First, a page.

“I stopped trying to figure everything out a long time ago” is the last line of dialogue in Masked and Anonymous. It is said through narration by musician Jack Fate (Bob Dylan, playing a variation of himself or not depending on the scene) while he rides away in a van after being framed for murder, a fate he and folks who witnessed what happened accept rather easily. While that may be sound advice for life, the line is disingenuous as the entire movie, written by Dylan and director Larry Charles (credited as Rene Fontaine and Sergei Petrov) is a collection of ideas to figure out rather than a traditional dramatic or comedic story told.
With its roots in an aborted slapstick-comedy TV series, Masked and Anonymous is set in a fictional war-torn, third-world country with its President’s face plastered all over, which covers how ill he is. In desperate need of money, huckster Uncle Sweetheart (John Goodman) and his partner Nina (Jessica Lange) produce a benefit concert for television intended to raise medical relief. The only performer they can get is Jack Fate, who needs to be sprung from jail. Jack is considered past his prime and doesn’t thrill the network executives. A newspaper editor (Bruce Dern) gets wind of the concert and sends journalist Tom Friend (Jeff Bridges) to see if it is all legit, but Tom has his own agenda.
The film meanders along, scene to scene, leading to a climax that is underwhelming because the audience has no connection to characters because they are caricatures. They, portrayed by a stellar cast, don’t usually talk to one another in a realistic manner. Frequently, they speak passed each other to the audience, telling stories and proclaiming adages, all of which would be better suited for song lyrics than dialogue. The end result is the film comes across like an outline of topics that went straight into production without being fashioned into a well-written story.
The soundtrack is the saving grace. Dylan plays his songs and covers, and has his work covered. Eight songs are performed live in the film by Dylan and what was his touring band: bassist Tony Garnier, guitarists Larry Campbell and Charlie Sexton, and drummer George Recile, collectively known in the film as Simple Twist of Fate.
The video has been given a 1080p/MPEG-4 AVC displayed at an aspect ratio of 1.78:1. Shot on 24p HD video, the colors are strong. Items like Uncle’s powder-blue tuxedo, the bits of red on Pagan’s (Penelope Cruz) sweater, and the green curtains that line the concert venue pop during scenes. Blacks are inky. The image delivers strong contrast, depth within scenes, and a sharp focus.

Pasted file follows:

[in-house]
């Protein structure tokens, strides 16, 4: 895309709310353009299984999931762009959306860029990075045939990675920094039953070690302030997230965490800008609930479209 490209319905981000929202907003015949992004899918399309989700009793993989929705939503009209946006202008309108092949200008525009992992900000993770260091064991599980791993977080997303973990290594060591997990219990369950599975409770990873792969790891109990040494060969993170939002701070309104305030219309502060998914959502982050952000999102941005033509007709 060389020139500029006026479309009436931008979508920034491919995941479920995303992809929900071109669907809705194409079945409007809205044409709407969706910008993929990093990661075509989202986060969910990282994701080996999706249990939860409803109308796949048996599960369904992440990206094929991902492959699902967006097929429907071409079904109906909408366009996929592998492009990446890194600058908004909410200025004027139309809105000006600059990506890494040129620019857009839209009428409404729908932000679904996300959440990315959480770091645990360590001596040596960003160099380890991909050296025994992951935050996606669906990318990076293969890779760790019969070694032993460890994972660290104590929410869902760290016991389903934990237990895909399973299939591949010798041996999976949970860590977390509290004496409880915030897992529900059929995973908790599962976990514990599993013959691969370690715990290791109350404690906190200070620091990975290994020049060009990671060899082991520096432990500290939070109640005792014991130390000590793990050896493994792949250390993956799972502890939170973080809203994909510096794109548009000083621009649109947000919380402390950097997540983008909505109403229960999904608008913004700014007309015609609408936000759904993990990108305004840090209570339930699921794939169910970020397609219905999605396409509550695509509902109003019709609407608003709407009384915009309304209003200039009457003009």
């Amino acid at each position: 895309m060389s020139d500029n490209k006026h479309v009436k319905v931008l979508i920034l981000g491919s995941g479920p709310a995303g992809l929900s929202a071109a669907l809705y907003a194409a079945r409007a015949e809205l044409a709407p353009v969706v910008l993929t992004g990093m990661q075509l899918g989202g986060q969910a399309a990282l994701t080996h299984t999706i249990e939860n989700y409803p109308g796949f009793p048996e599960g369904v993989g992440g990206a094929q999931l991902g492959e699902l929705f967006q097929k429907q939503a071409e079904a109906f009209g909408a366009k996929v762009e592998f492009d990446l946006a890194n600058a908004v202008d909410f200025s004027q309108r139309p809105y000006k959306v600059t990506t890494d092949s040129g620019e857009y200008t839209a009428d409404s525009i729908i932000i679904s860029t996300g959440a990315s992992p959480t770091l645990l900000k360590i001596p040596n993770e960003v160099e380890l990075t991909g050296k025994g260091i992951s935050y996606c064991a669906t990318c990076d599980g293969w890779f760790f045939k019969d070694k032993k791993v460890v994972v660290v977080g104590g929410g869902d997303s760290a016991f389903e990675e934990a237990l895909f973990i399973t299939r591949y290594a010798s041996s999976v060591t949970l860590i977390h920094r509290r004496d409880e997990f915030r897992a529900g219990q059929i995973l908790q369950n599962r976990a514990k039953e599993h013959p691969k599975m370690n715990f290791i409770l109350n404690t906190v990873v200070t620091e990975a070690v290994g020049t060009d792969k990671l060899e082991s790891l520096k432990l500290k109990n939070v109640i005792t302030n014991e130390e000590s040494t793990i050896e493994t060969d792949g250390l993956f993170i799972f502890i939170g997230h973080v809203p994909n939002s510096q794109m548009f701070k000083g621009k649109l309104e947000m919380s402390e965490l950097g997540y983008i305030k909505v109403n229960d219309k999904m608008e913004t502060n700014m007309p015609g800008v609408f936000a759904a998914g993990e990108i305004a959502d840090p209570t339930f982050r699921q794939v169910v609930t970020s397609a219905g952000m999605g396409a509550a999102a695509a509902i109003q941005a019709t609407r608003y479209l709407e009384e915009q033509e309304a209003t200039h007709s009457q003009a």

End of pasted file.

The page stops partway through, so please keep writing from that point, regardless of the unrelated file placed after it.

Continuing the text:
The DTS-HD Master Audio 5.1 is most dynamic in the musical performances. For both acoustic and electric sets, the instruments come through with satisfying fidelity and fill the surrounds. Dialogue is clear and understandable as it comes out the front center channel. When Jack and Uncle first talk together, their dialogue sounds distorted on occasion.
The Special Features are Behind the Mask (HD, 30 min) : A new interview with director/co-writer Larry Charles that gives insight into the project and its creation, as least as much as he can or is willing to because Dylan got him to see that it’s okay if people misunderstand things.
Features from the previous DVD release include Masked and Anonymous Exposed: The Making of Masked and Anonymous (SD, 16 min) with members of cast, minus Dylan, and crew talking about the film, which some confess they don’t understand; a few Deleted Scenes (14 min) of varying degrees of visual quality, and the trailer.
If one enjoys deciphering riddles, as more than a few Dylanogists do, then Masked and Anonymous is worth examining. For those that don’t, there might not be enough here to captivate them. Shout’s Blu-ray delivers a pleasing HD experience. Hopefully, a record label will release a comprehensive soundtrack.